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14.1 The Policy Making Process

There are several stages in the establishment and carrying out of a policy by the government. These include agenda building, formulation, adoption, implementation, evaluation and termination.

14.1a Agenda building

In order to create a policy, the governments attention has to be focused on a pressing problem requiring legislation. For instance, rivers and streams periodically overflow causing great loss to property and life. Further, winds and rains erode the land and rob it of its fertility. A social demand then arises for taking some action regarding the control and development of river valleys, and the conservation of natural resources. Thus the legitimate public business comprises the agenda of the state. Again, for example, strife between labor and management may disrupt essential services or raise the cost of living. People may then demand the establishment of social machinery for preventing costly work stoppages and for promoting harmonious labor management relations. In modern times, juvenile delinquency shows a tendency to increase. Hence people look out for ways of diverting the energies of the youth into healthy and useful channels. The agenda of the state thus includes the things that government has to do in order to maintain a vital community.

14.1b Formulation and adoption

Policy formulation involves adoption of an approach for solving a problem. There may be choice between a negative and a positive approach to a problem. The Congress, the executive branch and the courts may favor dependence on impersonal forces to correct momentary difficulties. However interest groups may desire vigorous human interference with these forces to control persistent difficulties. Either of these approaches involve the formulation of policy. After a policy is formulated, a bill is presented to the Congress, or proposed rules are drafted by regulatory agencies. The adoption of a policy takes place only when legislation is passed, or regulations are finalized or a decision has been passed by the Supreme Court.

14.1c Implementation

The carrying out of policy or its implementation is usually done by other institutions than those that were responsible for its formulation and adoption. Many problems are technically so complex and difficult that the legislature does not try to deal with them in detail. The legislature thus indicates the broad lines of policy, and leaves the elaboration of the policy to other governmental agencies. The complexity of the policy, coordination between the agencies putting it into effect and compliance, determine how successfully the policy is implemented. An example is seen in the case of the parity price aspect of the American farm program. The Congress sets the ideal in statutes: the farmers should receive an income from the sale of their crops that will bring them into a position of parity with respect to the prices of the non-farm goods that they must buy. The Congress then delegated to administrative officers certain discretionary powers to work out the details of this program, in the interests of the nation. Thus the details of the contemporary farm program are found mainly in administrative rulings.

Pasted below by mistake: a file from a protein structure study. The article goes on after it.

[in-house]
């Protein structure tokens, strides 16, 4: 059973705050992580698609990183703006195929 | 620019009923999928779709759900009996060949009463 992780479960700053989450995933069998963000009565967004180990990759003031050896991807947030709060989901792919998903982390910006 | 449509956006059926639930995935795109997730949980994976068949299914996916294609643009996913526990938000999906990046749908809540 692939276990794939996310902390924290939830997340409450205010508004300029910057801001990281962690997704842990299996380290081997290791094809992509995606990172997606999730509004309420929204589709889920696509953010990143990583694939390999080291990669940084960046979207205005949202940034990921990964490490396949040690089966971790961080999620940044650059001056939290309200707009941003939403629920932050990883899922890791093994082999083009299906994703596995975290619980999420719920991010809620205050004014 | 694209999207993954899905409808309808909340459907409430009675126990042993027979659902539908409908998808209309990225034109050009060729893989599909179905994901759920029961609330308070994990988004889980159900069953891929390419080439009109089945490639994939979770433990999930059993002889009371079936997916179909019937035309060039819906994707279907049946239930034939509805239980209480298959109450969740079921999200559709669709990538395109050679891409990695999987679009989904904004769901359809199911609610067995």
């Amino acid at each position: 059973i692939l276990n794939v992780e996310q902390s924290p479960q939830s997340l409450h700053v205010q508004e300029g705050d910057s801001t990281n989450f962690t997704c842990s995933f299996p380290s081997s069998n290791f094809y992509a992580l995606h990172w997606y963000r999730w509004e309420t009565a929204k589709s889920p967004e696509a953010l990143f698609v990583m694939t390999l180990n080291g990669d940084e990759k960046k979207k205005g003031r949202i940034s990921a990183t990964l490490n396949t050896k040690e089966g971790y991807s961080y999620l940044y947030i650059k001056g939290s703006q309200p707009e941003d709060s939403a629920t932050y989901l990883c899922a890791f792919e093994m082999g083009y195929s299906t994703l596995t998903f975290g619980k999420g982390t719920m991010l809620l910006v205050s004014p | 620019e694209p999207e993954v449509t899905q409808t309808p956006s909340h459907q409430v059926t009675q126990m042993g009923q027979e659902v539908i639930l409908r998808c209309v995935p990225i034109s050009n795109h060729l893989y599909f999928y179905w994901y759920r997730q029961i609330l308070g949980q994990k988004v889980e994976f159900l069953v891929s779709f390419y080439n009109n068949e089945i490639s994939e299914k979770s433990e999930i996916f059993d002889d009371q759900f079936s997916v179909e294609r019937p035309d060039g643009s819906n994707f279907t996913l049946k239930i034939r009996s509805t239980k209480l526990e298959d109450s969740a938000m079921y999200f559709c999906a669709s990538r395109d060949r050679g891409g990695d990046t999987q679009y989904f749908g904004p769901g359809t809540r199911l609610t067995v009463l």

14.1d Evaluation and Termination

Evaluation involves checking how well the policy is working out, which is definitely a difficult task. The cost-benefit analysis is used by people inside and outside government to determine whether government expenditure on a particular program, is justified by the benefits derived from it. Further, different or also contradictory interpretations may be obtained from the data that forms the basis of the cost -benefit analysis.

It is difficult to terminate policies, once they have been implemented. Generally policies which are absolute, failed to work, or did not find support among interest groups, have to be terminated. Thus the national speed limit of 55 miles that was enacted by the Congress in 1974, succeeded in reducing highway fatalities and gasoline consumption. However the law had to be repealed in 1987, since the resulting increased costs for the trucking industry were viewed as a federal intrusion into an area belonging to the state regulation.

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14.0 Introduction
14.1 The Policy Making Process

14.2 Politics and Policy Making
14.3 Policy Making in Action

Chapter 15

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